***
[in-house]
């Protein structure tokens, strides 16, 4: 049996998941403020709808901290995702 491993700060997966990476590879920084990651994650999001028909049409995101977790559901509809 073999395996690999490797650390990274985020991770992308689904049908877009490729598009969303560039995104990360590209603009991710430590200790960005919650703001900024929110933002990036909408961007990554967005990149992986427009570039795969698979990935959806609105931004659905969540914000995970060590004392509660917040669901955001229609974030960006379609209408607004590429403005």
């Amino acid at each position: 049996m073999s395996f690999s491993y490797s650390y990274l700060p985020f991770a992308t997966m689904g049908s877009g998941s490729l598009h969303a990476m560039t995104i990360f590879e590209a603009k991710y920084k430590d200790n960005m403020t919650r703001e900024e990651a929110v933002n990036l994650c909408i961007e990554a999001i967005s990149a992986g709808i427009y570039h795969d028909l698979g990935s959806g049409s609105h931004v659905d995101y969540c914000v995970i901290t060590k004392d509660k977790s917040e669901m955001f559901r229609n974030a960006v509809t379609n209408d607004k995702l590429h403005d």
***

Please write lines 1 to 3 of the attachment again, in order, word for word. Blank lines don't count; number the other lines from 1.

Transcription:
[in-house]
């Protein structure tokens, strides 16, 4: 049996998941403020709808901290995702 491993700060997966990476590879920084990651994650999001028909049409995101977790559901509809 073999395996690999490797650390990274985020991770992308689904049908877009490729598009969303560039995104990360590209603009991710430590200790960005919650703001900024929110933002990036909408961007990554967005990149992986427009570039795969698979990935959806609105931004659905969540914000995970060590004392509660917040669901955001229609974030960006379609209408607004590429403005």
């Amino acid at each position: 049996m073999s395996f690999s491993y490797s650390y990274l700060p985020f991770a992308t997966m689904g049908s877009g998941s490729l598009h969303a990476m560039t995104i990360f590879e590209a603009k991710y920084k430590d200790n960005m403020t919650r703001e900024e990651a929110v933002n990036l994650c909408i961007e990554a999001i967005s990149a992986g709808i427009y570039h795969d028909l698979g990935s959806g049409s609105h931004v659905d995101y969540c914000v995970i901290t060590k004392d509660k977790s917040e669901m955001f559901r229609n974030a960006v509809t379609n209408d607004k995702l590429h403005d």